Charlotte joined our team during 2016 and brings with her fourteen years experience as a Dental Hygienist. Originally from South Africa, Charlotte completed a Certificate Course in Dental Nursing followed by a Diploma in Dental Hygiene at the University of Stellenbosch, Cape Town.

On completion she was awarded Best Dental Hygiene student and Best Student Research Project by the University. She started her career in London’s Harley Street as a Dental Nurse. She went on to work in a commercial environment as a Territory Sales Manager for Braun Oral B.

Charlotte moved to Ireland during 2002 where she completed the Irish Dental Council registration exams and has been practicing in General Dental Practice since. She served as Membership Secretary for the Irish Dental Hygienists Association 2007 – 2010 and frequently updates her qualification with additional courses; including a recent certificate from the HSE, Intervention in Smoke Cessation.

Her experience alongside her genuine interested in patient care and comfort ensures the very best quality oral health care for our patients.

Dental Council Registration 5RDH200

To make an appointment with Charlotte give us a call on 01 8401001

www.swords-dental.ie

Chewing gum and your teeth.

It can help prevent tooth decay, as long as you choose a sugarless gum.  Acid  forms in your mouth after eating food or drinking sugary drinks. This acid would otherwise attack the tooth and cause tooth decay. Chewing gum helps to produce saliva. Saliva is naturally alkaline and neutralises the acid. It also helps to wash away acid as it builds up.

17333_NEW GRAPH v3

The minerals generated in the extra saliva can even help strengthen your tooth enamel, which reduces your risk of a dental cavity. This would also help to counteract the acidity of some food types such as citrus fruits and fizzy drinks which will also wear down the enamel on teeth. People who suffer from gastric reflux (acid coming into the mouth from the stomach) or regular vomiting (e.g during pregnancy) would benefit from gum for this reason.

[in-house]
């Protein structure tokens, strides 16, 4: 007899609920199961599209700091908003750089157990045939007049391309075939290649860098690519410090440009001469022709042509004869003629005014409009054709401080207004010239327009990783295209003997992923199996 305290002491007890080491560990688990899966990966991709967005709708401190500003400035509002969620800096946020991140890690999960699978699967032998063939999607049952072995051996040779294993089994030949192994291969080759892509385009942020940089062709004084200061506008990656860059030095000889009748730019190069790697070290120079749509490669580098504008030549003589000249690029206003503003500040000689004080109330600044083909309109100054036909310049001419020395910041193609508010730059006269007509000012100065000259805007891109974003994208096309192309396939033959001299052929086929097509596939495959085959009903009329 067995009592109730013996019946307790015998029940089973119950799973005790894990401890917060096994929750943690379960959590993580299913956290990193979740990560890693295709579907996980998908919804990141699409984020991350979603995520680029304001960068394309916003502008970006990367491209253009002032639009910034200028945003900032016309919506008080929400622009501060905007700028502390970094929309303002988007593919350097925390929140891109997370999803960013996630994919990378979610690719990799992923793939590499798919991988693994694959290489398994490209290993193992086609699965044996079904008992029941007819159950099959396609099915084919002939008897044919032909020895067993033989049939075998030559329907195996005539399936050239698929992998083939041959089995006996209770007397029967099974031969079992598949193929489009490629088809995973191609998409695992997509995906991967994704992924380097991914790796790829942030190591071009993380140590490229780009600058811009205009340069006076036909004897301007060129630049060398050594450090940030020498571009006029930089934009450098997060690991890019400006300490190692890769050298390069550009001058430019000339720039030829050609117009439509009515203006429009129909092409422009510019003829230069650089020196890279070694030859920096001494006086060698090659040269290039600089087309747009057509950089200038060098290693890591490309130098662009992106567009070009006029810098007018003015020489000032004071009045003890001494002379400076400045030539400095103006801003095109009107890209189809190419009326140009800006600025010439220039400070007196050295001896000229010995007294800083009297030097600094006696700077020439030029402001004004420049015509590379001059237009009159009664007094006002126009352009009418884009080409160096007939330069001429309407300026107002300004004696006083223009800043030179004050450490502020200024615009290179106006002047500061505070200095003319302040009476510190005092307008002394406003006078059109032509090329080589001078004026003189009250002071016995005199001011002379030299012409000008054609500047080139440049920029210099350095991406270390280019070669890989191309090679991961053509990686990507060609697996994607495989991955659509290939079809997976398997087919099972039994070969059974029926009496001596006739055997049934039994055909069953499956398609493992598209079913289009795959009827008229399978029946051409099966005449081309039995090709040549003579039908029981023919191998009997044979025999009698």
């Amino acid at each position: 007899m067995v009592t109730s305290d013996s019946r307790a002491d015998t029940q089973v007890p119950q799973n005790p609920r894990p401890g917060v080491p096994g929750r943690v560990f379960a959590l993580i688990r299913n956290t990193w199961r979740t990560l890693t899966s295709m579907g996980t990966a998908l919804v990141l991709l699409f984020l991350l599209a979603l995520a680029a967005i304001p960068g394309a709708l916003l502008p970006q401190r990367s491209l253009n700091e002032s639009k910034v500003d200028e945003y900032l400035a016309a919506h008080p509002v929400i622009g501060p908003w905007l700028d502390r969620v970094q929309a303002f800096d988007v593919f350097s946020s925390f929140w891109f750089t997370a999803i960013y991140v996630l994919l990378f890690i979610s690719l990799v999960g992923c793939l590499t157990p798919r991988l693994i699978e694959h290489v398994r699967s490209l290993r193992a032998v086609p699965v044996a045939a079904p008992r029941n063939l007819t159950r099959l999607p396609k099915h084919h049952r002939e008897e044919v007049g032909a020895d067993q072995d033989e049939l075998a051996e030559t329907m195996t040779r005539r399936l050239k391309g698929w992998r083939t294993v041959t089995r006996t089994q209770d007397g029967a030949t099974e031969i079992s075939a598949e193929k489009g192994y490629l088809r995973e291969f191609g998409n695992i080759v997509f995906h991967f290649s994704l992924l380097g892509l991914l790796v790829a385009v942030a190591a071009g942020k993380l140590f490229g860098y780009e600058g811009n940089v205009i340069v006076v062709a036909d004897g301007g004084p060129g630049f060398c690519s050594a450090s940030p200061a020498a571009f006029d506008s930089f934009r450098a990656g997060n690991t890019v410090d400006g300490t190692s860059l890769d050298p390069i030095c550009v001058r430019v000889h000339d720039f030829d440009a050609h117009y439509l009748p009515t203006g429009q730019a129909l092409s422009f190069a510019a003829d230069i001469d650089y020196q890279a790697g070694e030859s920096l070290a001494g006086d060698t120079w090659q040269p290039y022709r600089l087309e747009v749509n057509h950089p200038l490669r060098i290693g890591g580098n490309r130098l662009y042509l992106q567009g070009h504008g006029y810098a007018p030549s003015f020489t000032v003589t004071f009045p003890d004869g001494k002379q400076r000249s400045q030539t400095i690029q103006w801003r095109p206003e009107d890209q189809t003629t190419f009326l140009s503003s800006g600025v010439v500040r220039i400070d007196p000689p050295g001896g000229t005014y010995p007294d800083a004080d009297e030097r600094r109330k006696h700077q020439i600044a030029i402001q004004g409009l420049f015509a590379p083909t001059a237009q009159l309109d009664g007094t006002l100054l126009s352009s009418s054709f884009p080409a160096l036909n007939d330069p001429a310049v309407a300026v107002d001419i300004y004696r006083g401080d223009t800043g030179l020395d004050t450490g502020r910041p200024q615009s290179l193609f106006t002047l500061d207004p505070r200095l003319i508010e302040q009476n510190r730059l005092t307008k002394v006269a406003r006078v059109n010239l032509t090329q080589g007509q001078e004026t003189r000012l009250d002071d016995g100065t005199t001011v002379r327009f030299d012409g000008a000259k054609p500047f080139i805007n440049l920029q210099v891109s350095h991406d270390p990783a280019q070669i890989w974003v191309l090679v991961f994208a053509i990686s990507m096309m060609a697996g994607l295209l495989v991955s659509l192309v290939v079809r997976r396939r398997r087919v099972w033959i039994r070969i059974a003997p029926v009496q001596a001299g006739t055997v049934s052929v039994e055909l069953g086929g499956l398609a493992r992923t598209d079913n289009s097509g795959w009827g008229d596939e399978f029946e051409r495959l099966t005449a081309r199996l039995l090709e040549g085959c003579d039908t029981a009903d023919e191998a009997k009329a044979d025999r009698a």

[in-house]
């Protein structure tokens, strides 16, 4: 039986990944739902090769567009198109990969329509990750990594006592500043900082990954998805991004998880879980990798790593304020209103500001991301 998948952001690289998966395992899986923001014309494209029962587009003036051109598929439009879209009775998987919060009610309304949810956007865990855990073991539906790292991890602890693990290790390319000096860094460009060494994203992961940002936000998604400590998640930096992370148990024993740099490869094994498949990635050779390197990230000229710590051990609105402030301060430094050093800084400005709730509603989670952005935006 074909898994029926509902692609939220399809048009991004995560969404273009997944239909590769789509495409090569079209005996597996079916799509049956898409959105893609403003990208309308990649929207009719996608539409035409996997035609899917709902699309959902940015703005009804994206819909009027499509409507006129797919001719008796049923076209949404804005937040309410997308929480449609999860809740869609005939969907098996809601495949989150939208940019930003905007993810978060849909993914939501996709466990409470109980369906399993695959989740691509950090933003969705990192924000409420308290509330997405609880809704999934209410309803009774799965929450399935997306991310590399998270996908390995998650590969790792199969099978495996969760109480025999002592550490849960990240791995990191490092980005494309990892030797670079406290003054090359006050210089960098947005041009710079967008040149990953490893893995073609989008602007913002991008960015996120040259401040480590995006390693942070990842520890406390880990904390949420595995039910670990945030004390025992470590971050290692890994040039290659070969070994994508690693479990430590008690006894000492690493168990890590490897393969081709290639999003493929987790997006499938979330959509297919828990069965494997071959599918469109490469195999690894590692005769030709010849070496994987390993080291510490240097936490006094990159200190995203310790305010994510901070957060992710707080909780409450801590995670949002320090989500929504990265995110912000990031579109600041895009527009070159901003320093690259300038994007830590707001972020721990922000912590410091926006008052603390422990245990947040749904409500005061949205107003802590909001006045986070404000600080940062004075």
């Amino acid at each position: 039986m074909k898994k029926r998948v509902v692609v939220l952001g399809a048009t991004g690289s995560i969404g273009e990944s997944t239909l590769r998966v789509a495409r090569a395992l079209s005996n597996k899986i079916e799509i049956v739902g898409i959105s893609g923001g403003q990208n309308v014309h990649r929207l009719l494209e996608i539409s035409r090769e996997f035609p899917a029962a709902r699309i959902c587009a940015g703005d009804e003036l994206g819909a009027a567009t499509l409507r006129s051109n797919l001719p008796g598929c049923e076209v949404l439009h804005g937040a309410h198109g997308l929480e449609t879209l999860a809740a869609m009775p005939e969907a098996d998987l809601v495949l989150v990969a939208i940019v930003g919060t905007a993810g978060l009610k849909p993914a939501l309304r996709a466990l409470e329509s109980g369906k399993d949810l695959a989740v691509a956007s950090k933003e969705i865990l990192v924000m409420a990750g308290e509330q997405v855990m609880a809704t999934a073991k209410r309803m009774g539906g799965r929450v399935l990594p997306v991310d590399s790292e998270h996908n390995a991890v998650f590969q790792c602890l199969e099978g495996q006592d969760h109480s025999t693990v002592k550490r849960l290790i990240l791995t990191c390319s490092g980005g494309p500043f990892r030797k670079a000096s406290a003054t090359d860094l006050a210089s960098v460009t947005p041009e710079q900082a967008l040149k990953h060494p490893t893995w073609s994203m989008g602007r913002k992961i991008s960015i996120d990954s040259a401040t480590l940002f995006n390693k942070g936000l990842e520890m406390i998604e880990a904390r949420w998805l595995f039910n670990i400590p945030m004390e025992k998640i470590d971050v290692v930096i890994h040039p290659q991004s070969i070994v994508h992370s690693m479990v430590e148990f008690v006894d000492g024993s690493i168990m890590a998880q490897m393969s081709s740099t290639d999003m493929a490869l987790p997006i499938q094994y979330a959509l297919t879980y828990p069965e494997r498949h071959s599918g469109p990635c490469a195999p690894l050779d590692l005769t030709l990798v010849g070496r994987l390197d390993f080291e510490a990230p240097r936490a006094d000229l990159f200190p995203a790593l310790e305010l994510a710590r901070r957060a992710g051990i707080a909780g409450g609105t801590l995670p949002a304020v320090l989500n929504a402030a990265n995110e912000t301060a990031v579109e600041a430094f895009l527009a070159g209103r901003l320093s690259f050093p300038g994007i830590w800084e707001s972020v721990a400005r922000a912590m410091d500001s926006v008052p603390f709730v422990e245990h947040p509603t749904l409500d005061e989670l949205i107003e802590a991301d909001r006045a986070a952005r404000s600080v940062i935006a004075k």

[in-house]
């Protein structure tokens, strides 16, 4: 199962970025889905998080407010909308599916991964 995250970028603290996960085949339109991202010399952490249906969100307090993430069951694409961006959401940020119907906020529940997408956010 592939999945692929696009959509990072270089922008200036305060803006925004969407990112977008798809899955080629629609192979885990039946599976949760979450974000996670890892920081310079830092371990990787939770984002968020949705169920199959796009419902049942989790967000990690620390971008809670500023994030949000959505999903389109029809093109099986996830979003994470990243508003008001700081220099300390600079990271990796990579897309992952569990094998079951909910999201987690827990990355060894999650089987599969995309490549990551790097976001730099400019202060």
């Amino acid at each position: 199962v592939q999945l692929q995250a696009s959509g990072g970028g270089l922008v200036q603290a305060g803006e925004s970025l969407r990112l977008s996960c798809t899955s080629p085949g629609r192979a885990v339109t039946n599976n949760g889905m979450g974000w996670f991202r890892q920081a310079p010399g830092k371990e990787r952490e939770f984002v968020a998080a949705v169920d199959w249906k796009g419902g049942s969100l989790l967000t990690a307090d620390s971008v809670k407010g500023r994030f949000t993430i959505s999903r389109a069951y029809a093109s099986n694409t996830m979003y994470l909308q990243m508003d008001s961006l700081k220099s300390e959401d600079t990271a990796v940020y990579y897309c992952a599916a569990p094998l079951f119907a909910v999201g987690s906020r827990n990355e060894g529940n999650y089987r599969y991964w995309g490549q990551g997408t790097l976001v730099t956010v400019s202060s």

Parents can share this tip with children and teens, who often chew gum. Just be sure that they choose sugarless gum, not a sugary bubble gum, which can have the opposite effect and contribute to the buildup of plaque on teeth.

Gum-chewing is not a substitute for a regular  routine of twice-daily tooth brushing and flossing but will help to keep the teeth healthy when done is combination with these.

www.swords-dental.ie

Tax Relief For Dental Treatment

A lot of people are unaware that you are entitled to  tax relief  of 20% on advanced dental treatments that have been carried out in the last four years. The relief can be claimed regardless of whether its your treatments or someone else’s dental treatment that you have paid for. This is done through the med 2 system, we can talk you through this process when you attend the practice. At Swords Dental we can give you this form and help you with the relevant sections and provide any receipts needed. You can also download the form at: www.revenue.ie/en/tax/it/forms/med2.pdf

A guide to claiming Health and Medical expenses:http://www.revenue.ie/en/tax/it/leaflets/it6.html

The eligible treatments are :

Crowns.  Restorations fabricated outside the mouth and are permanently cemented to existing tooth tissue. Income tax relief is allowable for expenditure on core preparation for crowns and temporary conditioning crown

Veneers/Etched Fillings. These are a type of crowns

Tip Replacings. This is regarded as a crown where a large part of the tooth needs to be be replaced and the replacement is made outside the mouth.

Post and Core Build-ups. These are inserts in the nerve canal of a tooth, to hold a crown. Income tax relief is allowable for post and core build-ups made from materials other than gold.

Inlays. An inlay is a smaller version of a crown. However, tax relief is only allowed if the inlay is fabricated outside the mouth. Income tax relief is allowable for inlays made from materials other than gold.